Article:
Current and Timely Information and Analysis About
California Attorney Ethics in Practice

Professionalism and Civility.

Your Ethical Duties to Plan for Law Practice Succession

Unlike some states, California does not have specific legal ethics rules that require attorneys to adopt a law practice succession plan, there are several Rules of Professional Conduct that impose equivalent duties to plan.  It’s not always easy to think about circumstances that could render you unable to continue practicing law–accidents, illness, disability, planned or unplanned retirement, or untimely death– but these events do occur.  Under any of these circumstances, your clients’ interests, as well as your own, must be protected.

Every California has a duty of competence under CRPC Rule 3-110, which means that you have an obligation to take reasonable steps to ensure that client matters will not be neglected in the event of death or disability.  Unexpected events could have serious impacts on your clients.  Important client matters, such as court dates, statutes of limitations, or document filings, could be neglected if you fail to plan for these contingencies.  California attorneys have a separate duty to keep clients informed of significant developments, under CRPC Rule 3-500.  This rule has been interpreted to impose duties on attorneys to advise clients regarding change of employment, and generally also implies a duty to plan for client communications in the event of your death or incapacity.  You also have a fiduciary duty and duty of loyalty to your clients, which means you must protect your clients’ interests in various contingent circumstances, including your death or incapacity.   CRPC Rule 3-700, related to termination of employment, provides an analogous scenario.  That rules requires attorneys to take reasonable steps to avoid reasonably foreseeable prejudice to client related situation in which they will no longer be able to represent client.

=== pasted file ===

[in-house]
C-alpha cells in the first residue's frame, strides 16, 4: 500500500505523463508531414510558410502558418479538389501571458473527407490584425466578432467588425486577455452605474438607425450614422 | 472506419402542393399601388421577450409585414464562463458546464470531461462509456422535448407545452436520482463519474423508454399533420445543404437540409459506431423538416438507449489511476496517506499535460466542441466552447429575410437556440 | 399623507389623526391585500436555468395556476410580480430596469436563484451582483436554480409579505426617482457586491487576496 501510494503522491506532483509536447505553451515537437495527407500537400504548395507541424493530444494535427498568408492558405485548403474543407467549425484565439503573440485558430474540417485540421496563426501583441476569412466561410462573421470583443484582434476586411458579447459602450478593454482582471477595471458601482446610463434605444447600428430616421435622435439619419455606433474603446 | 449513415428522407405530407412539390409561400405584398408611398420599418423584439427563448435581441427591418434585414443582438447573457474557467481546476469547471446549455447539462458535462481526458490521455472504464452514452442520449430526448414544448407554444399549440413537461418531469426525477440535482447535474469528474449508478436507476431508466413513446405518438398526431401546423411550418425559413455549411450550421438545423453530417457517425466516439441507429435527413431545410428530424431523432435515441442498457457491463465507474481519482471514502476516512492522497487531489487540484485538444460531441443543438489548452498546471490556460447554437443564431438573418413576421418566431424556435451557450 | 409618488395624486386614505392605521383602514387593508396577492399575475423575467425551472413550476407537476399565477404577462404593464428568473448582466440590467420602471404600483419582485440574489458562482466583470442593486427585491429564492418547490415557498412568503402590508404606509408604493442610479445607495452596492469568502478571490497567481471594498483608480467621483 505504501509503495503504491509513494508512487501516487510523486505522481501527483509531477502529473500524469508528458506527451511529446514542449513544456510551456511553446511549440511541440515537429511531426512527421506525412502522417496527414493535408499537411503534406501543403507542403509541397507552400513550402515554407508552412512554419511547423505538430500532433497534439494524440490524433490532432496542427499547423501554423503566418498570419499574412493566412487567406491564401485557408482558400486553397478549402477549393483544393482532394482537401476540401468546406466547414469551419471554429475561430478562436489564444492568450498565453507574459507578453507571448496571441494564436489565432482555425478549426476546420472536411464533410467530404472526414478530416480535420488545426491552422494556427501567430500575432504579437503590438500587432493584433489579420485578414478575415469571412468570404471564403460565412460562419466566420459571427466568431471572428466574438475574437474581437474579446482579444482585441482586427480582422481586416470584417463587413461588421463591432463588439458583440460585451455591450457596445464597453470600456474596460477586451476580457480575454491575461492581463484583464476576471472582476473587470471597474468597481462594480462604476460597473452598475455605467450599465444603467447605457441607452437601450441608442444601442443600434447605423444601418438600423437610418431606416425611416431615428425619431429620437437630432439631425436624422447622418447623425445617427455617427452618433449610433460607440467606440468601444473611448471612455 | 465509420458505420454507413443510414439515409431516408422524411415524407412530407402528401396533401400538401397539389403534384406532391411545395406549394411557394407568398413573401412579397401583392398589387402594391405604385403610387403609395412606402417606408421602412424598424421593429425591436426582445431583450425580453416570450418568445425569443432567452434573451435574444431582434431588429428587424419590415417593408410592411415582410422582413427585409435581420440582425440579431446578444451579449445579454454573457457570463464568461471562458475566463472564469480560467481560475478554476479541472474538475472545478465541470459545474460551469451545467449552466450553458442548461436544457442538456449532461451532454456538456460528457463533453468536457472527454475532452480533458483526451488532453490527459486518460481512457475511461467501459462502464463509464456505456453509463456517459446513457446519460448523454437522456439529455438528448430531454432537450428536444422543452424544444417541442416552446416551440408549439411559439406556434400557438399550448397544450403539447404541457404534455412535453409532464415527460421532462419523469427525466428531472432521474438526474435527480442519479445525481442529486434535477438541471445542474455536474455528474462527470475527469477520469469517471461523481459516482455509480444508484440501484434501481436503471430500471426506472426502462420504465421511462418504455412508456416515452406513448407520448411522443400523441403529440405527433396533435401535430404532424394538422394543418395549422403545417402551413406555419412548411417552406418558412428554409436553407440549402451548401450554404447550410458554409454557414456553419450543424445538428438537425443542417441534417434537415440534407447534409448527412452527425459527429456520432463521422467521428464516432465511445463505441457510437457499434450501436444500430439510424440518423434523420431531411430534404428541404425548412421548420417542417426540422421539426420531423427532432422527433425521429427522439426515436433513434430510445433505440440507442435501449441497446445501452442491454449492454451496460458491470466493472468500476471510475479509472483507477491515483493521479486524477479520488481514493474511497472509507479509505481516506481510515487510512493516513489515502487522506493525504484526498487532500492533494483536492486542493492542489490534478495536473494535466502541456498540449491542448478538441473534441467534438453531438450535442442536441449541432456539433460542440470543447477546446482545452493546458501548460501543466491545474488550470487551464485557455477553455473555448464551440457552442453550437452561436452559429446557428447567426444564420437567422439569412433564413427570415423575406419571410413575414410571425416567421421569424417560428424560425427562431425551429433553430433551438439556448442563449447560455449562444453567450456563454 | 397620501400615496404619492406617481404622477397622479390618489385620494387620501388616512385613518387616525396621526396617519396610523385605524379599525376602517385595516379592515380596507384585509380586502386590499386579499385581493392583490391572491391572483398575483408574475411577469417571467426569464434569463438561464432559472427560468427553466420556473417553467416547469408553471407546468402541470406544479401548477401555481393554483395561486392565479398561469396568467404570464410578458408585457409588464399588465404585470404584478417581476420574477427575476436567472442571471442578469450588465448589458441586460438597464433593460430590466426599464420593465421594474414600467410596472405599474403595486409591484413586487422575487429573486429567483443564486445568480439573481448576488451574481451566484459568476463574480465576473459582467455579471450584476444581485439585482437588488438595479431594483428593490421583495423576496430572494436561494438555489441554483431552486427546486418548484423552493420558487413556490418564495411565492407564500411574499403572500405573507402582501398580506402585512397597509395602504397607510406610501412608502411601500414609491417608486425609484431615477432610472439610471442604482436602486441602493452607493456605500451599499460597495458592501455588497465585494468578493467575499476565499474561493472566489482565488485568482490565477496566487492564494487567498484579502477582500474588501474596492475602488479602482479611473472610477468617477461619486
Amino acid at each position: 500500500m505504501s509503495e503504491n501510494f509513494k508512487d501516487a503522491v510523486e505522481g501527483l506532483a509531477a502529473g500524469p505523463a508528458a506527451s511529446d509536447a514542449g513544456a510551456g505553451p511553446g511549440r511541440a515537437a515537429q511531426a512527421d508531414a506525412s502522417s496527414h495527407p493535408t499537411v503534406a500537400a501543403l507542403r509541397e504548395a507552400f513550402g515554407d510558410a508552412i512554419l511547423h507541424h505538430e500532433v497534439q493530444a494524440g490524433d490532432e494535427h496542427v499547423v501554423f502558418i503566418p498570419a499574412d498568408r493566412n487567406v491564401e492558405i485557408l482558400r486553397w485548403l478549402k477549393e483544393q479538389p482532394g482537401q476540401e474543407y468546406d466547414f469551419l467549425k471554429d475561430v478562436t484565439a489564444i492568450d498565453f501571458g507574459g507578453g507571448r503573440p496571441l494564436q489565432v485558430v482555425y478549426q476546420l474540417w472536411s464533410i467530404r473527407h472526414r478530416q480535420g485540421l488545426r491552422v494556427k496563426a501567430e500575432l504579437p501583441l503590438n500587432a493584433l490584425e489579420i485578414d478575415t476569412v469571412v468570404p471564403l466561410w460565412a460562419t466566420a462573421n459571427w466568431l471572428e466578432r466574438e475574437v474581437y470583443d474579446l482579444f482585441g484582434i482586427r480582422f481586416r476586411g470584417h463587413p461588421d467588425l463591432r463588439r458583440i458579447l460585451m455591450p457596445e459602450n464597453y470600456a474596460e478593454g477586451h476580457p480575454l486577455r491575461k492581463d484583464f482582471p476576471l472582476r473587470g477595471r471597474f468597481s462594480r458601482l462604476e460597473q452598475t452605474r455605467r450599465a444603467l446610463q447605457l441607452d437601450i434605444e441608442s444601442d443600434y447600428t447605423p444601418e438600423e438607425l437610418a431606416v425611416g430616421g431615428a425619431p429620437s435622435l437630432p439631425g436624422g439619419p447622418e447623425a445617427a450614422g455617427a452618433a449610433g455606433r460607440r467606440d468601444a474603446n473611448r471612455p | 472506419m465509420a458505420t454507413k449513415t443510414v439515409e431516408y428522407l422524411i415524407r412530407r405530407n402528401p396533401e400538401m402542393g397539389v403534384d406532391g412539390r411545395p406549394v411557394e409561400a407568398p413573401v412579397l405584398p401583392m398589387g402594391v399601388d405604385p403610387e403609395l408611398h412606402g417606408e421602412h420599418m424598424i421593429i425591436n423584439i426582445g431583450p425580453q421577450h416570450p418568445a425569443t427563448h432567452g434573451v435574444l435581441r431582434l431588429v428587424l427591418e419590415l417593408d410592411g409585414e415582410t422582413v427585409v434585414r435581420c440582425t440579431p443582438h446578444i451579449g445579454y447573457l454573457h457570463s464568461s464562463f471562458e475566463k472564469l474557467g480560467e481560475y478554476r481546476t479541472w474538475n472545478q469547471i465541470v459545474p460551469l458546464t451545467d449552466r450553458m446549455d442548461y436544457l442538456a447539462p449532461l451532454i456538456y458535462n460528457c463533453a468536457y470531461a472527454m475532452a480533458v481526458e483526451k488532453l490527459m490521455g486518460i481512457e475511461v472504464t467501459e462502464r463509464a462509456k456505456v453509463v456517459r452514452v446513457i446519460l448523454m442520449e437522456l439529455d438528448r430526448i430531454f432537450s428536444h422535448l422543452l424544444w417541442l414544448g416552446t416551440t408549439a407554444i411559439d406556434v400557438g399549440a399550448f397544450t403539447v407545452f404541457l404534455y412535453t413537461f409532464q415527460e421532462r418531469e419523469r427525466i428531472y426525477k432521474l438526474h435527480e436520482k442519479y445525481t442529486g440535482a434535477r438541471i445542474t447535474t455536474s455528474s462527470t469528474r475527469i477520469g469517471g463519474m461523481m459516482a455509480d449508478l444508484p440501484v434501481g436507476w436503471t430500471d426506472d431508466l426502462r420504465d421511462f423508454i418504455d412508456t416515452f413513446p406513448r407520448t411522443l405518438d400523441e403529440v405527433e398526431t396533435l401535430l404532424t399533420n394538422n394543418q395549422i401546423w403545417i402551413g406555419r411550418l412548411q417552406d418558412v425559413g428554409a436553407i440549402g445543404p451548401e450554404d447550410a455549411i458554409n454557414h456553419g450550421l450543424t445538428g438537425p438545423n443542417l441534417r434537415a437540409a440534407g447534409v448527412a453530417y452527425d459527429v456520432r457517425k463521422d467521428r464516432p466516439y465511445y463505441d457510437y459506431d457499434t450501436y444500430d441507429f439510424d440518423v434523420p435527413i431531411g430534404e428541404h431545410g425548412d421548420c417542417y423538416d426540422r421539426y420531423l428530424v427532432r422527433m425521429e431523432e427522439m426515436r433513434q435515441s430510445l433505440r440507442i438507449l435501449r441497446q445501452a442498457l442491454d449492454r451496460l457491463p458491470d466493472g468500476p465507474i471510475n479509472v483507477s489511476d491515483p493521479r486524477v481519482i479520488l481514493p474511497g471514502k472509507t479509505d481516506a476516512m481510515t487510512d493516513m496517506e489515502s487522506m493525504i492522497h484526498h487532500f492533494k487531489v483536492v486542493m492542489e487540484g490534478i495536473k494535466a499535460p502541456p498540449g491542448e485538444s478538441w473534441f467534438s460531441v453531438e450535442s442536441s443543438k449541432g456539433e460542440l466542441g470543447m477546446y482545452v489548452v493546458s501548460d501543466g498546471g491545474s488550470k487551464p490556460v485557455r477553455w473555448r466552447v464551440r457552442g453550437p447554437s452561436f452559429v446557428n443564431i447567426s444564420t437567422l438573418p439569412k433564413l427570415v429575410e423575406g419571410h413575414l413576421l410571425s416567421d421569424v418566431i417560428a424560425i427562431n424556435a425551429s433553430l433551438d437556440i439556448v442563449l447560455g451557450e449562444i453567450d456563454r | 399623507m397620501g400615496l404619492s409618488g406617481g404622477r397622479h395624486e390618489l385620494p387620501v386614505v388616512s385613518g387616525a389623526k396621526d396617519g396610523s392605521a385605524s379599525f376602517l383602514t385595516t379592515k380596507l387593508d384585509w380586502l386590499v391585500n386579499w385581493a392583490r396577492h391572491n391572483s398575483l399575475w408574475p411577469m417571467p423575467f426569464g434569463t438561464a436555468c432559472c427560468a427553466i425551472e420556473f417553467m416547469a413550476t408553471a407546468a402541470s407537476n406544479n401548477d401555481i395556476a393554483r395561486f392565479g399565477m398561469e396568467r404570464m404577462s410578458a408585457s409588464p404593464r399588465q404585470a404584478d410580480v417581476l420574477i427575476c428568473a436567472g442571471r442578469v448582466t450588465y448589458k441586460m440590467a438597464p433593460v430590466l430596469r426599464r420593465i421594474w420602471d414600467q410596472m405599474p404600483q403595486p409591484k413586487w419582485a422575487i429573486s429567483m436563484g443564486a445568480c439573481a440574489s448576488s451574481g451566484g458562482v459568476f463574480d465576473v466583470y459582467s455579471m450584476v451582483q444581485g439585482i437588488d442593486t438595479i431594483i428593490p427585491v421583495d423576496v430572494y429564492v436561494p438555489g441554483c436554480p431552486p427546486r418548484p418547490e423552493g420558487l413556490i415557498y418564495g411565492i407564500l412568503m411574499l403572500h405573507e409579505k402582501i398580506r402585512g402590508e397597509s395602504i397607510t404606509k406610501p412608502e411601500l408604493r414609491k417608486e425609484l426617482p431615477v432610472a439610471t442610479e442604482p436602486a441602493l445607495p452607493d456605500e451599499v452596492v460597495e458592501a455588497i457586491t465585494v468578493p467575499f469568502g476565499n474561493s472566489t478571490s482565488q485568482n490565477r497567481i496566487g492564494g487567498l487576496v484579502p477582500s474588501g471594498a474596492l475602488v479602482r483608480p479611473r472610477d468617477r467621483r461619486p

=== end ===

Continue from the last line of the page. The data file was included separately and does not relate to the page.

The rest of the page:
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Tracking Proposed Revisions to California’s Rules of Professional Responsibility

California’s Commission for the Revision of the Rules of Professional Responsibility has proposed 68 new and amended rules for attorneys, and is seeking public comment on the  proposed rules.  California is the only state that whose professional responsibility rules do not track the ABA Model Rules.  The Commission has issued an Executive Summary detailing the proposed and amended rules, comments, and dissenting views.  The Commission also issued a detailed list of rule revisions considered, but rejected.  Among other things, the proposed rules include suggested revisions to rules related to personal relationships with clients, conflicts imputed through a law firm, attorney’s fees, and handling clients with diminished capacity.  The public comment period expires September 27.

Negotiating for Your Clients: How Far is Too Far?